The Australian share market has faded into the close ahead of another US inflation readout that’ll be key to determining how quickly interest rates rise in the world’s largest economy.

After being flat around lunchtime, the benchmark S&P/ASX200 index finished Wednesday down 37.1 points, or 0.53 per cent, to 6992.7.

The broader All Ordinaries closed down 39.9 points, or 0.55 per cent, to 7238.7.

It’s the eighth consecutive session the ASX has closed within 30 points of 7,000, City Index analyst Tony Sycamore noted in an email.

“I think in terms of our markets, we’re all waiting with bated breath to see to see what the US CPI does overnight,” Betashares chief economist David Bassanese told AAP.

“I think there’s been a bit of taking risk off the table in the last couple days in anticipation of that. I think that’s been the key focus, it just seems to be a lot of nervousness around the CPI.

“It’s going to be interesting how the market takes it, because the headline number looks like it’s going to obviously fall on the back of oil prices, but the core measure is still going to stubbornly high.”

Higher-than-expected inflation would increase pressure on the Federal Reserve to continue raising interest rates aggressively, making riskier equities look less attractive.

All but two of the ASX’s 11 sectors were down on Wednesday, with tech dropping 3.8 per cent following overnight losses for their counterparts on Wall Street.

Computershare closed down 4.9 per cent to a one-month low of $24.21 per cent after the Melbourne-based stock transfer company announced full-year earnings that included a “disappointing” $6.3 million loss in its mortgage services business.

Elsewhere in the space, Xero fell 3.8 per cent, Wisetech Global dropped 1.4 per cent and Afterpay owner Block retreated 6.0 per cent.

In the heavyweight financial sector, Commonwealth Bank closed down 0.3 per cent to $101 after Australia’s second-biggest company announced better-than-expected full-year earnings while warning about the short-term economic outlook.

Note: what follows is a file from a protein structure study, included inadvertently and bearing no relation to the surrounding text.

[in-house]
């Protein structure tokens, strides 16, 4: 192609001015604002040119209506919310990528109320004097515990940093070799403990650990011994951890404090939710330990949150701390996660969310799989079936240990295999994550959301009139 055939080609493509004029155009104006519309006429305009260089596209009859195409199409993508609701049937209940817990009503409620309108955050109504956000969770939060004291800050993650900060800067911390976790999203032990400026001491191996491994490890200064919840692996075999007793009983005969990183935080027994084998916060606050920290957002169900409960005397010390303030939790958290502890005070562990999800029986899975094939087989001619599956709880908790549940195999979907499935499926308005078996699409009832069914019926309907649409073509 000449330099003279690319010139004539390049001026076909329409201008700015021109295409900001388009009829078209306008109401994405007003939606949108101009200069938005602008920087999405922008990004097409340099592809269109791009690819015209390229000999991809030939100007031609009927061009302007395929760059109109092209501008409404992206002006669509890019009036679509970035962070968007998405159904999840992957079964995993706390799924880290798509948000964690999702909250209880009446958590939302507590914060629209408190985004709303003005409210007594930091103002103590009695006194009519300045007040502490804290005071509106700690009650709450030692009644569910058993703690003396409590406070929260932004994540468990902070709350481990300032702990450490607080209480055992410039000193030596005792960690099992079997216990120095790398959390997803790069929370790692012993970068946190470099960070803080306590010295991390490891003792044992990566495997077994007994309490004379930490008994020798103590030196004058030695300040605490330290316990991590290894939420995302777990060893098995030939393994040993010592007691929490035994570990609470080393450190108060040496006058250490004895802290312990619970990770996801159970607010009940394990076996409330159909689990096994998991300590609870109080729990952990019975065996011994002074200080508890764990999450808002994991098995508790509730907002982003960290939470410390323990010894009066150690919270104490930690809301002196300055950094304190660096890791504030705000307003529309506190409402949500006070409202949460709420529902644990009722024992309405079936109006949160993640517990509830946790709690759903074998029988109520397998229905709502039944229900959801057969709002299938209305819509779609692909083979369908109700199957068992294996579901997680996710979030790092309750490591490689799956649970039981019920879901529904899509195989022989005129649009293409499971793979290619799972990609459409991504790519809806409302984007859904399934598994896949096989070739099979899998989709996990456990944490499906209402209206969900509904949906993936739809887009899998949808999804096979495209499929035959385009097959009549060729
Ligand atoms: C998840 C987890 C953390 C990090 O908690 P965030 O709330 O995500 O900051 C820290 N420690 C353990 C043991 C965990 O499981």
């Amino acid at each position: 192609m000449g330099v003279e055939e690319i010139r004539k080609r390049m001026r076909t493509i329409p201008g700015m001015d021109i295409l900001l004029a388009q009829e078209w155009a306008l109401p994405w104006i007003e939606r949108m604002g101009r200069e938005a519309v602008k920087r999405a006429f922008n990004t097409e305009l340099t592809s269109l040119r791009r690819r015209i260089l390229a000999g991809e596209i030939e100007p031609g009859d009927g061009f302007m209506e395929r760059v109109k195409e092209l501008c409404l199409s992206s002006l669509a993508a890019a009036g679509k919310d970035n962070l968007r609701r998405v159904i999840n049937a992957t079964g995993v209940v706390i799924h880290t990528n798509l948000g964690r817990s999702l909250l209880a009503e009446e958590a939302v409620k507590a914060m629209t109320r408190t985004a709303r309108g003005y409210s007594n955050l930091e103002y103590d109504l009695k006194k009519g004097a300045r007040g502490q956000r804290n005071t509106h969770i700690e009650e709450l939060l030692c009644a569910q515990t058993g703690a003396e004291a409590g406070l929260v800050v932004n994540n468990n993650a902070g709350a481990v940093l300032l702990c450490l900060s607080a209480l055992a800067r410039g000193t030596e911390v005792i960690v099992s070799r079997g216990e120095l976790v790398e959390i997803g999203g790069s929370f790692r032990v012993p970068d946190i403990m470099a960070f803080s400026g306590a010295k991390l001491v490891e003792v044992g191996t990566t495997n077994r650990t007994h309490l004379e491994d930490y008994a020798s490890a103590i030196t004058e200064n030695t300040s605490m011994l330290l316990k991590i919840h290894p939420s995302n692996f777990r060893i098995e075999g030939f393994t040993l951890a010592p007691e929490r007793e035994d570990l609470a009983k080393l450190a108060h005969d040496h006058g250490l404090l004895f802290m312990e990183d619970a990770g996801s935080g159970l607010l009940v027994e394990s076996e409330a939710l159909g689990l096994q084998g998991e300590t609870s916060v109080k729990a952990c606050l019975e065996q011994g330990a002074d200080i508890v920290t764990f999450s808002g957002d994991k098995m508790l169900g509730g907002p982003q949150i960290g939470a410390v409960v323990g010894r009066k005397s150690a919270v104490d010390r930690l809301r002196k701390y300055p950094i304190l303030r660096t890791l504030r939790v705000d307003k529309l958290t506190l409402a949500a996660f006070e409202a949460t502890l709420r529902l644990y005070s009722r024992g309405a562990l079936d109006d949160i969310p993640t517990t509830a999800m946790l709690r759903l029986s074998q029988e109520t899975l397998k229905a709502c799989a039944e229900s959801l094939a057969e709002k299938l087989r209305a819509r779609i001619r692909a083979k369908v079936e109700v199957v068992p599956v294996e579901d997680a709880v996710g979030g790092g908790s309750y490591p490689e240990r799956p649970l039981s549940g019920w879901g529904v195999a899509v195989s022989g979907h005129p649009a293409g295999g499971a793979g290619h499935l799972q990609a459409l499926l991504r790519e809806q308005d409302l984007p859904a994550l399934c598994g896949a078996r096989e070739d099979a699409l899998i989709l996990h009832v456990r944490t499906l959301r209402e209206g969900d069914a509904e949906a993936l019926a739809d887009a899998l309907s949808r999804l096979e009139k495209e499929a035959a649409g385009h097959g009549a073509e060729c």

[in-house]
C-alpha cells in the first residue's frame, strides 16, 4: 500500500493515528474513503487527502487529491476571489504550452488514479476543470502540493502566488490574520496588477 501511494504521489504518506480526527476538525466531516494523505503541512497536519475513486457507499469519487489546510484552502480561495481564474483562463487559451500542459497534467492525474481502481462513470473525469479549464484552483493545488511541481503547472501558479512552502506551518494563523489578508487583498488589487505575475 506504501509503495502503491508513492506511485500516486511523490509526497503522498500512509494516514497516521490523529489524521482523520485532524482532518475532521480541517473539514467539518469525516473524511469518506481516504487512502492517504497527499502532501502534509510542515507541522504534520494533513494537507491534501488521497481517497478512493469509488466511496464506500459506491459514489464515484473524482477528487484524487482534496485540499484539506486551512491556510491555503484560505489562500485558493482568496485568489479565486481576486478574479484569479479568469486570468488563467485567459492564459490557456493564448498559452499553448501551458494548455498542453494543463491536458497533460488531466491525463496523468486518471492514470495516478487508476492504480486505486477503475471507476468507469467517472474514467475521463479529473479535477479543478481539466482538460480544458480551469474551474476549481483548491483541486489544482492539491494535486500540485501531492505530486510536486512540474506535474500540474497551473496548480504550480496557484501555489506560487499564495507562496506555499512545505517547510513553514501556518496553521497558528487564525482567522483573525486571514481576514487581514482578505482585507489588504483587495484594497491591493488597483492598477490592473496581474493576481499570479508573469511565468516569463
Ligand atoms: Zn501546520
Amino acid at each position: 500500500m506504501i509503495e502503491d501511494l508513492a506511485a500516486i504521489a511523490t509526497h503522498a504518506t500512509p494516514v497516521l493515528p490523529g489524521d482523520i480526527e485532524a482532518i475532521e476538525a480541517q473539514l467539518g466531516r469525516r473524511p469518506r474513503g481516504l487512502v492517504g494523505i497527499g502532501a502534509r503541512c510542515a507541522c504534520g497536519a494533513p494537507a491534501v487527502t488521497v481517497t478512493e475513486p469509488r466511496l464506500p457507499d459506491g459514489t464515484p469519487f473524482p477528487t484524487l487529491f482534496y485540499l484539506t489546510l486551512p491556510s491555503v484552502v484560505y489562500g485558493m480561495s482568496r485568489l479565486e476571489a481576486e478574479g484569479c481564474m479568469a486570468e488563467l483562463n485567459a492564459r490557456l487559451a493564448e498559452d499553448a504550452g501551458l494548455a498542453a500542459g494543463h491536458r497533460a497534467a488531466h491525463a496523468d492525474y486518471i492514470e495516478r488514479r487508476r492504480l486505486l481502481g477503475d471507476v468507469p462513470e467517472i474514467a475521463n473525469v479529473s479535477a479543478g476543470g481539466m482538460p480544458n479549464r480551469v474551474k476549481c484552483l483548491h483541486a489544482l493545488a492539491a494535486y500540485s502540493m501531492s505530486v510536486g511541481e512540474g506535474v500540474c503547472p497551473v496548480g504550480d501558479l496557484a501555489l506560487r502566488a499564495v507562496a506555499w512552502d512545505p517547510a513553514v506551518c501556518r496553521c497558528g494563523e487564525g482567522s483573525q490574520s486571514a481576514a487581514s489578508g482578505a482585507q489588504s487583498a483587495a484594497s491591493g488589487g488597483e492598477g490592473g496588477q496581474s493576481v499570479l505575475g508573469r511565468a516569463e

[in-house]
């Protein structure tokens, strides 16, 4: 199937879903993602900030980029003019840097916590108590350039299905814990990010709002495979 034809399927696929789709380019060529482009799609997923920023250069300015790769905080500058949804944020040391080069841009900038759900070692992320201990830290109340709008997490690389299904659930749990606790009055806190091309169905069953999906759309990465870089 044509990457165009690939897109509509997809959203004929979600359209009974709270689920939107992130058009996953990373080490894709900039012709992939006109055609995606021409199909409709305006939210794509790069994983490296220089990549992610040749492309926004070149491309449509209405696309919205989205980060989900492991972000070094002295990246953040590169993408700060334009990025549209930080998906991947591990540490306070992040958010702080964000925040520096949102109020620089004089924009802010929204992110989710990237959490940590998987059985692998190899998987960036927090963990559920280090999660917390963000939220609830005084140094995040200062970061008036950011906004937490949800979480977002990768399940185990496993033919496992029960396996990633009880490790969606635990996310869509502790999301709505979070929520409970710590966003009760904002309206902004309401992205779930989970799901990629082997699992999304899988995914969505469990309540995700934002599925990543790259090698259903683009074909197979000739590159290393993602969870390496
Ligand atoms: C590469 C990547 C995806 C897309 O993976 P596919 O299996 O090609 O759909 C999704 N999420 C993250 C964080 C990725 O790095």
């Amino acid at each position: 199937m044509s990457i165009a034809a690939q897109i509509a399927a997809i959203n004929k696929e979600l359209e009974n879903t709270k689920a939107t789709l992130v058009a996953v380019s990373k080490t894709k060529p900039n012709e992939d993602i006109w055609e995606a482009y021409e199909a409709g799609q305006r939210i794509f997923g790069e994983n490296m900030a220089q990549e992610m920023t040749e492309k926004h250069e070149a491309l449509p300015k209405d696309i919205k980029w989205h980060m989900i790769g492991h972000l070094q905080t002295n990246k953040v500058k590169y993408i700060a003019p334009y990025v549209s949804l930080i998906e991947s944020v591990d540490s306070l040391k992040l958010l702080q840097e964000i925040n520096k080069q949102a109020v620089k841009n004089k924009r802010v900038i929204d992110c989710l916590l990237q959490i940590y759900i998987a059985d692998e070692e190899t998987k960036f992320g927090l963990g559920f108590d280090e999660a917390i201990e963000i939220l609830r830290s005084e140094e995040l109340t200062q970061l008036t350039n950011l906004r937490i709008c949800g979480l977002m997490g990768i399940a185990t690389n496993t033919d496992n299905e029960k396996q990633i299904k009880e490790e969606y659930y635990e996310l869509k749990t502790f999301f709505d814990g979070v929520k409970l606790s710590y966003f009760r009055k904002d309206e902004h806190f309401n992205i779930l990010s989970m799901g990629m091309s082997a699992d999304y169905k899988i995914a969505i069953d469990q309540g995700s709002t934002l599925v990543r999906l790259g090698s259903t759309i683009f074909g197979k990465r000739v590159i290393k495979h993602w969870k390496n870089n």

“We’re starting to see a reduction in spend across our debit and credit cards on a seasonally adjusted basis, with spending falling more acutely for interest-rate sensitive cohorts such as homebuyers,” CBA chief executive Matt Comyn told analysts.

But the other big banks rose, with ANZ up 3.4 per cent to $23.46 and Westpac and NAB both climbing 1.4 per cent, to $22.20 and $30.22, respectively.

IAG dropped 1.1 per cent to $4.459 after the insurance giant said it would be increasing its natural peril allowance after blowing through its 2021/22 allowance by $354 million.

Chief executive Nick Hawkins said IAG wanted to “help ensure the business can withstand the impact of increasing severity and frequency of natural perils”.

The mining sector fell 1.0 per cent, with BHP down 1.3 per cent to $38.30, Rio Tinto dipping 0.2 per cent to $99.18 and Fortescue dropping 0.6 per cent to $18.83.

St Barbara dropped 11.6 per cent to a two-week low of $1.07 after the goldminer said rising energy, labour and consumables costs would lead to increased operating expenses at its historic Gwalia mine in WA.

A2Milk fell 6.9 per cent to $4.76 after the US Food and Drug Administration delayed action on it and other infant formula makers’ requests to import formula into the United States to relieve shortages there.

In healthcare, Imugene gained 9.3 per cent to 29.5c after the Sydney biotech announced US researchers had dosed another breast cancer patient with Imugene’s experimental cancer treatment, a genetically modified poxvirus.

Meanwhile, the Australian dollar was buying 69.66 US cents, from 69.71 US cents on Tuesday.


* The benchmark S&P/ASX200 index on Wednesday closed down 37.1 points, or 0.53 per cent, at 6992.7.

* The All Ordinaries dropped 39.9 points, or 0.55 per cent, to 7238.7.


One Australian dollar buys:

* 69.66 US cents, from 69.71 US cents at Tuesday’s close

* 94.07 Japanese yen, from 94.05 yen

* 68.22 Euro cents, from 68.29 cents

* 57.65 British pence, from 57.71 pence

* 110.69 NZ cents, from 110.07 cents.


Derek Rose
(Australian Associated Press)